Wyoming Supreme Court partially affirms, partially reverses Sheridan County trust case


SHERIDAN — In an opinion published earlier this month, the Wyoming Supreme Court partially affirmed and partially reversed the 4th Judicial District Court’s decision in a case regarding a Sheridan County trust and its beneficiaries. 

According to court documents, the Forbes family fortune originated with American businessman William Hathaway Forbes, who inherited his father’s Massachusetts trust and investment advisory firm, J.M. Forbes & Co. 

William Hathaway Forbes established the Beckton Ranch Trust in the 1920s to manage and hold property in Sheridan County on behalf of the family and its descendants. 

Spike Forbes, along with his siblings William C. “Cam” Forbes, Julia Forbes, Edith Forbes and 17 other family members, are beneficiaries of the trust’s 1,188 shares. Cam, Julia and Edith Forbes, as well as Spike Forbes’ nephew, Donald Bingham, are trustees of the Beckton Ranch Trust. 

Disagreements, however, soon resulted in personal — and legal — conflict for the family. 

Spike Forbes sued his family members in 2019 over a dispute in the value of trust shares. After Spike Forbes tried to give his trust shares — which he estimated were worth more than $21,000 each — to other family members and a foundation, trustees conducted a sealed-bid process to determine the value of each share and recoup the shares from Spike Forbes’ awardees at a fair market value. The trustees found each share was worth about $6,000 and reacquired the shares at, Spike Forbes alleged, less than fair market value.

In response to the discrepancy, Spike Forbes sued, requesting an accounting of the trust, damages for breach of fiduciary duty and declaratory judgment — or a binding judgment defining the legal relationships between parties and their roles. 

The district court found Spike Forbes did not have a standing to seek declaratory relief in the case and the fellow trustees did not breach their duty of loyalty. The court also found the trustees’ accounting to be sufficient.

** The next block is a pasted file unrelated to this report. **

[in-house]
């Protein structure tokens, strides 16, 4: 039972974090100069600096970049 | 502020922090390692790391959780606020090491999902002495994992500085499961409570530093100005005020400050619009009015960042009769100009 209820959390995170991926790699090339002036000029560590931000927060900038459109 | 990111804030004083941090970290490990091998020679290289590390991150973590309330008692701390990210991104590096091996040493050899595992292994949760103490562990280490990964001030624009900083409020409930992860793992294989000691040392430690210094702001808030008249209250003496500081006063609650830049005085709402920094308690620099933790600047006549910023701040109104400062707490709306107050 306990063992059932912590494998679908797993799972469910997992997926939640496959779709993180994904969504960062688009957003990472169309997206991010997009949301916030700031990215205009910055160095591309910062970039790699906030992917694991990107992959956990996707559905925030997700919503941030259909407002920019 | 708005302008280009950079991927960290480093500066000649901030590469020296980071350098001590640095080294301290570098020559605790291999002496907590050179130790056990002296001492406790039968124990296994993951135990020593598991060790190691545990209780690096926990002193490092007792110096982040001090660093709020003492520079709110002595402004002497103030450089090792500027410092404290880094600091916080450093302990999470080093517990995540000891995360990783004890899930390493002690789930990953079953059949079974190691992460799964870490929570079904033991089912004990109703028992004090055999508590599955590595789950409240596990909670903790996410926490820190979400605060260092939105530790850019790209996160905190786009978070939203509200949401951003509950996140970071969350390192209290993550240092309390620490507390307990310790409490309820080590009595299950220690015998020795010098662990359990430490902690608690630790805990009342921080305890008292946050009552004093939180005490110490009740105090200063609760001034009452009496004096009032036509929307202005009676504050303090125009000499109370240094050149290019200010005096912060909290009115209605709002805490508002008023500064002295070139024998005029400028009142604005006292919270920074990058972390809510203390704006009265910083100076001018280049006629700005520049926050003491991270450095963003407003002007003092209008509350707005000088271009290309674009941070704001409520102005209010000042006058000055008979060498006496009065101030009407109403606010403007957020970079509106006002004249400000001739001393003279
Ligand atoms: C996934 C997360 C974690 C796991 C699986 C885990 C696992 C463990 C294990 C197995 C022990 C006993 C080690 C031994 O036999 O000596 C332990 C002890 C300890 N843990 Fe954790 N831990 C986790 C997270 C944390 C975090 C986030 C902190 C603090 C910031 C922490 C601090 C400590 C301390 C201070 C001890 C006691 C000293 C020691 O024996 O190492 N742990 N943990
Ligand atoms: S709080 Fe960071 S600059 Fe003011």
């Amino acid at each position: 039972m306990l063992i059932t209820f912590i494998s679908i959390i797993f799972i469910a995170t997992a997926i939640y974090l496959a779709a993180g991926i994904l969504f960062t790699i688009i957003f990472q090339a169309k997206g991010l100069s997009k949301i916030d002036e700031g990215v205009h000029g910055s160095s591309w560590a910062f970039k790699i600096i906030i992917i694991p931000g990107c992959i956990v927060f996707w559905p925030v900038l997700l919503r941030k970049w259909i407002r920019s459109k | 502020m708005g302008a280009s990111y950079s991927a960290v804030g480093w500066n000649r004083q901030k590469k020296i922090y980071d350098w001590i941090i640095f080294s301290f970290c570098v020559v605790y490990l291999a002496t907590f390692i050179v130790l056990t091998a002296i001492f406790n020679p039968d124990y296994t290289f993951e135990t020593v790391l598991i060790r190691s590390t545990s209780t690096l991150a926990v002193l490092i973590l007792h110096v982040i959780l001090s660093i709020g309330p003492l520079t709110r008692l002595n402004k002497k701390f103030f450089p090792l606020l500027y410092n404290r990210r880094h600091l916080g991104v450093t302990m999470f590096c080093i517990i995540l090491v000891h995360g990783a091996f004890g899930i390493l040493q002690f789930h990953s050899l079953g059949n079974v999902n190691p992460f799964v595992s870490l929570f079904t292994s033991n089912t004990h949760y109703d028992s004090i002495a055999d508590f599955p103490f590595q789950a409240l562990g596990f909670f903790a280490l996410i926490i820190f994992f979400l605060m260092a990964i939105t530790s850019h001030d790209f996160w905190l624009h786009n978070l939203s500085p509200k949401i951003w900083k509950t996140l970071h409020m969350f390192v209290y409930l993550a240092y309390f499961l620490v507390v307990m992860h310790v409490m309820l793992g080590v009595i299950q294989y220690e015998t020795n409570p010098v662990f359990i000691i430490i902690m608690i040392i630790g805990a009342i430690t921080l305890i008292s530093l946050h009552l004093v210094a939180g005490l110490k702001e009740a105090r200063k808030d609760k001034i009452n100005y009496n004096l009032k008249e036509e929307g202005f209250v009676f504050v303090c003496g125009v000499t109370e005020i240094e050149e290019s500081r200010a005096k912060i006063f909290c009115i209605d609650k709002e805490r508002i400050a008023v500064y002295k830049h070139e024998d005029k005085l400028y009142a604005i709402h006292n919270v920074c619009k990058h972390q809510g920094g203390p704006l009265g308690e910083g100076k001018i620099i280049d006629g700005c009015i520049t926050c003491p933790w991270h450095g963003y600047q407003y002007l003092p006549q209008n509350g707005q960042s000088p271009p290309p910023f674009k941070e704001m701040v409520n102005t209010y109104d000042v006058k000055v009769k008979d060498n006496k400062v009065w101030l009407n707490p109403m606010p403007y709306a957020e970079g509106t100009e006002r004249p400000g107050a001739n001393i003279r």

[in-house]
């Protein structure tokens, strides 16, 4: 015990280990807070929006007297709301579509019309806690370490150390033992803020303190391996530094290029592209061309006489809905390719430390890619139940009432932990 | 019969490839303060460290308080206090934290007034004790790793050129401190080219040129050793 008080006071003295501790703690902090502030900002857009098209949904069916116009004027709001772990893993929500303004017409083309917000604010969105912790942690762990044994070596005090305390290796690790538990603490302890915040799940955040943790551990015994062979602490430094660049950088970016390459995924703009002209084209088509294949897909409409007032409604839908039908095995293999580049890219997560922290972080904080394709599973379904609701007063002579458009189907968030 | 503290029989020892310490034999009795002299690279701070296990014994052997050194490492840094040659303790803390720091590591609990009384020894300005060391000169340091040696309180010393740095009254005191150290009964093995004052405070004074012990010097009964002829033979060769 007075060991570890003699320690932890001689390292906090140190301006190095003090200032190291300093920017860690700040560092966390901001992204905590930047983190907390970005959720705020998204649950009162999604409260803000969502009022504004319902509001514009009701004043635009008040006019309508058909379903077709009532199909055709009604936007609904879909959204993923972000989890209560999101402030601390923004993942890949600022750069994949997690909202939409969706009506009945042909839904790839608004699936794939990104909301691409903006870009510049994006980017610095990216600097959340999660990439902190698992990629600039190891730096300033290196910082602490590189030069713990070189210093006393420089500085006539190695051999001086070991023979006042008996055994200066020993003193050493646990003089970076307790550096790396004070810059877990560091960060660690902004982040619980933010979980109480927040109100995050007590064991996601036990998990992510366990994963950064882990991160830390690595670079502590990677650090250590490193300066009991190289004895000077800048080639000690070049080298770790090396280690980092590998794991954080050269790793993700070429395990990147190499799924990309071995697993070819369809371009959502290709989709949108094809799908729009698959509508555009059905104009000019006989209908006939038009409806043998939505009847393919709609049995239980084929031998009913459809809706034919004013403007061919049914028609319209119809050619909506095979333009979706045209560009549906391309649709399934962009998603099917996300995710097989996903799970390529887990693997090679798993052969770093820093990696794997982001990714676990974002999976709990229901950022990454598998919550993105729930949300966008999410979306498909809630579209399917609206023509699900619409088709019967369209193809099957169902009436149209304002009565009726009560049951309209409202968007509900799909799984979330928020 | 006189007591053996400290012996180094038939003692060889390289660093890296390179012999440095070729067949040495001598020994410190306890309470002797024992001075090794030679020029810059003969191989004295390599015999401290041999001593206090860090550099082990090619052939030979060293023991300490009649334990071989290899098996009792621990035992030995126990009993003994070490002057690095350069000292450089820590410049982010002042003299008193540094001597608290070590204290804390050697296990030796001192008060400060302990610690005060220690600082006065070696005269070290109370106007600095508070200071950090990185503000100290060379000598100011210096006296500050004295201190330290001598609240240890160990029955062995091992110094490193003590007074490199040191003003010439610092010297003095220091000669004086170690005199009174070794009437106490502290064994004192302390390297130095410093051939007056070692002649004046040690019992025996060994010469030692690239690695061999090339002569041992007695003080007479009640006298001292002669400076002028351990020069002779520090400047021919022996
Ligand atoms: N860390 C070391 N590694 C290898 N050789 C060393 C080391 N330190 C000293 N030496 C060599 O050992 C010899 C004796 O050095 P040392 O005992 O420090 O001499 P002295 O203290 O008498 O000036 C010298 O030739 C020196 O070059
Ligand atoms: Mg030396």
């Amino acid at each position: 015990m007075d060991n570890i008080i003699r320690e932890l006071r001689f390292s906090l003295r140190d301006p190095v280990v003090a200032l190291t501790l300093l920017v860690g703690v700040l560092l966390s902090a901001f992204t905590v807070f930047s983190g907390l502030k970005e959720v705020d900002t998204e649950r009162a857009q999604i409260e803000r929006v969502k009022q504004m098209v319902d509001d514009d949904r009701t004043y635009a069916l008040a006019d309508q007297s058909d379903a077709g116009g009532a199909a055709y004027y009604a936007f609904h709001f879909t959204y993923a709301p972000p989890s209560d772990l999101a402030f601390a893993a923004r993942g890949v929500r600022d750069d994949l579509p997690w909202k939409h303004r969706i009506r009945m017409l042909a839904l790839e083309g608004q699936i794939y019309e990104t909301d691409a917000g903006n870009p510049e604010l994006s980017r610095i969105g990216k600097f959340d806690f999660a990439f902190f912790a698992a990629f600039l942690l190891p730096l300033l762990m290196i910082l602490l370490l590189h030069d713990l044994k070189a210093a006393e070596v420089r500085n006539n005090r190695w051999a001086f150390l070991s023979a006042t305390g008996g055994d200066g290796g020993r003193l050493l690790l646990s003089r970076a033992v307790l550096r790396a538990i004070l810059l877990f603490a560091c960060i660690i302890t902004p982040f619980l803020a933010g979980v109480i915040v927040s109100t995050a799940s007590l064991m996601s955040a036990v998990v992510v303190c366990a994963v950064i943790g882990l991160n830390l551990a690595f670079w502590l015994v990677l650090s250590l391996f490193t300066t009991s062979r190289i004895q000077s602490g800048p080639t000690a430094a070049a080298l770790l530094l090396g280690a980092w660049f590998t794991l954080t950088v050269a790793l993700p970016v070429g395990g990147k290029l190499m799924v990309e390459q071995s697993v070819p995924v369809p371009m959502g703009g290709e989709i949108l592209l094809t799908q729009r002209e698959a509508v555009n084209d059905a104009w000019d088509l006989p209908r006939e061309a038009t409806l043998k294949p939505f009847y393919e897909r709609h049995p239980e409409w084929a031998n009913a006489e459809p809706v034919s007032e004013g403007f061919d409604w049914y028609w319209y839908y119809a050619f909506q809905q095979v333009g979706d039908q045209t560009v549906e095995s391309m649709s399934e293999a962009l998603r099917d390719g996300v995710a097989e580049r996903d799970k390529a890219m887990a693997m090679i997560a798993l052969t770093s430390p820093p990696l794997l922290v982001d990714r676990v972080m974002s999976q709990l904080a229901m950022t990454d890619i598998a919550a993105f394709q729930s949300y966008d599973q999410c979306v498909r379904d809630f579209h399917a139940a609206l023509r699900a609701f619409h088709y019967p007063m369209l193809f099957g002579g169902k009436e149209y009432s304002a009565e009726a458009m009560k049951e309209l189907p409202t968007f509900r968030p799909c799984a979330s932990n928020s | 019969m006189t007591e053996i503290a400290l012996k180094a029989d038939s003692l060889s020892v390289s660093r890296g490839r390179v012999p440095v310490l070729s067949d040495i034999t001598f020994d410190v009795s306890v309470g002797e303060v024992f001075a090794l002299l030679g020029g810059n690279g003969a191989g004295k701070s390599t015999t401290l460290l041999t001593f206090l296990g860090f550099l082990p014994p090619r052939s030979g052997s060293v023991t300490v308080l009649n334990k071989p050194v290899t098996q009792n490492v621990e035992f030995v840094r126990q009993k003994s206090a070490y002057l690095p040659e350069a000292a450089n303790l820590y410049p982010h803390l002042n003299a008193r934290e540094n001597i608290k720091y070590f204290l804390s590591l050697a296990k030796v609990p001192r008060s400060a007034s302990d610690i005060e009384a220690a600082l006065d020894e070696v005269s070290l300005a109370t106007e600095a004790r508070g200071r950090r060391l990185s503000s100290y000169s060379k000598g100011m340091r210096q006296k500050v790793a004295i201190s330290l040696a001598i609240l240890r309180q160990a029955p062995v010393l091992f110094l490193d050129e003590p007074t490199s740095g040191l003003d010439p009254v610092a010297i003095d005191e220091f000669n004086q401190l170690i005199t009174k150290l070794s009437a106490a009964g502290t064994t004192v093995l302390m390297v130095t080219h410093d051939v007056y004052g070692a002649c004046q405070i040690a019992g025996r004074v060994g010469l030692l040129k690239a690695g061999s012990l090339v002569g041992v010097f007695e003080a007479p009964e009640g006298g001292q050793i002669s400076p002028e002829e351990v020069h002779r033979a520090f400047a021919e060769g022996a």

The suit reached the Wyoming Supreme Court in January. 

In a decision authored by 5th Judicial District Court Judge Bobbi Overfield — who heard the case instead of the judge who initially decided the case, Wyoming Supreme Court Justice John Fenn — the Wyoming Supreme Court upheld the district court’s initial findings Spike Forbes had no standing to request declaratory judgment and the Beckton Ranch Trust’s accounting was adequate.

However, the Wyoming Supreme Court determined one trustee, Edith Forbes, engaged in self-dealing — or took advantage of her role as a trustee to act in her own interest, rather than the interests of all trust beneficiaries. 

Through the trustees’ sealed bidding process, Edith Forbes received one additional share in the Beckton Ranch Trust. Although the trustees took steps to disadvantage themselves in the bidding process by offering first-priority to non-trustee bidders in the event of tied bids, the court determined these efforts were insufficient to stop trustees from self-dealing. 

“We find (Edith Forbes') acquisition of the share constitutes impermissible self-dealing,” Overfield wrote. 

The court remanded the case back to the district court with instructions to order Edith Forbes to return the additional share of the Beckton Ranch Trust she received through the bidding process.

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